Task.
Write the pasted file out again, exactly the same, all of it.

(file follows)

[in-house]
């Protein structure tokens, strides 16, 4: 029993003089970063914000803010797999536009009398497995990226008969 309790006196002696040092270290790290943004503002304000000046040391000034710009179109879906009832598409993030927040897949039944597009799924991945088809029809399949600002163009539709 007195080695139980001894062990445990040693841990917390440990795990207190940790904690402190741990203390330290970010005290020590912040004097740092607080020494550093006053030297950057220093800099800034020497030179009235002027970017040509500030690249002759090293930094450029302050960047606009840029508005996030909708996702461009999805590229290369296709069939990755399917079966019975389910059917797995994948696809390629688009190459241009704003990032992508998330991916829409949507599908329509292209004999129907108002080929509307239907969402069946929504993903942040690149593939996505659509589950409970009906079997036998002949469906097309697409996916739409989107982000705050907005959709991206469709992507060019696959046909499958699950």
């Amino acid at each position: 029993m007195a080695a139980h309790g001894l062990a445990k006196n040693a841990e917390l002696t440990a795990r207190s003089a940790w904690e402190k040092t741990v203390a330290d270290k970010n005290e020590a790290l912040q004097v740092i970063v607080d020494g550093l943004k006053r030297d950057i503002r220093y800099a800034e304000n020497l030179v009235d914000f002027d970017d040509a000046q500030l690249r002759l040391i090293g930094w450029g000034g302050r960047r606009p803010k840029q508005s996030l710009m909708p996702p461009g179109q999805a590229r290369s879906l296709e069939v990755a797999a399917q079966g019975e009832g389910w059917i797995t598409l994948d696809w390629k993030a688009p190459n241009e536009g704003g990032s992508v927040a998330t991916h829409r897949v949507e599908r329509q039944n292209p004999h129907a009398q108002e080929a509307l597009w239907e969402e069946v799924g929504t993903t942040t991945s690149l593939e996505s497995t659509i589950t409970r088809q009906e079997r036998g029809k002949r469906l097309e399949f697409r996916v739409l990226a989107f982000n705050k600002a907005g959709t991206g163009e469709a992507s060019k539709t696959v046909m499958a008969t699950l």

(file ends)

[in-house]
């Protein structure tokens, strides 16, 4: 029993003089970063914000803010797999536009009398497995990226008969 309790006196002696040092270290790290943004503002304000000046040391000034710009179109879906009832598409993030927040897949039944597009799924991945088809029809399949600002163009539709 007195080695139980001894062990445990040693841990917390440990795990207190940790904690402190741990203390330290970010005290020590912040004097740092607080020494550093006053030297950057220093800099800034020497030179009235002027970017040509500030690249002759090293930094450029302050960047606009840029508005996030909708996702461009999805590229290369296709069939990755399917079966019975389910059917797995994948696809390629688009190459241009704003990032992508998330991916829409949507599908329509292209004999129907108002080929509307239907969402069946929504993903942040690149593939996505659509589950409970009906079997036998002949469906097309697409996916739409989107982000705050907005959709991206469709992507060019696959046909499958699950």
């Amino acid at each position: 029993m007195a080695a139980h309790g001894l062990a445990k006196n040693a841990e917390l002696t440990a795990r207190s003089a940790w904690e402190k040092t741990v203390a330290d270290k970010n005290e020590a790290l912040q004097v740092i970063v607080d020494g550093l943004k006053r030297d950057i503002r220093y800099a800034e304000n020497l030179v009235d914000f002027d970017d040509a000046q500030l690249r002759l040391i090293g930094w450029g000034g302050r960047r606009p803010k840029q508005s996030l710009m909708p996702p461009g179109q999805a590229r290369s879906l296709e069939v990755a797999a399917q079966g019975e009832g389910w059917i797995t598409l994948d696809w390629k993030a688009p190459n241009e536009g704003g990032s992508v927040a998330t991916h829409r897949v949507e599908r329509q039944n292209p004999h129907a009398q108002e080929a509307l597009w239907e969402e069946v799924g929504t993903t942040t991945s690149l593939e996505s497995t659509i589950t409970r088809q009906e079997r036998g029809k002949r469906l097309e399949f697409r996916v739409l990226a989107f982000n705050k600002a907005g959709t991206g163009e469709a992507s060019k539709t696959v046909m499958a008969t699950l």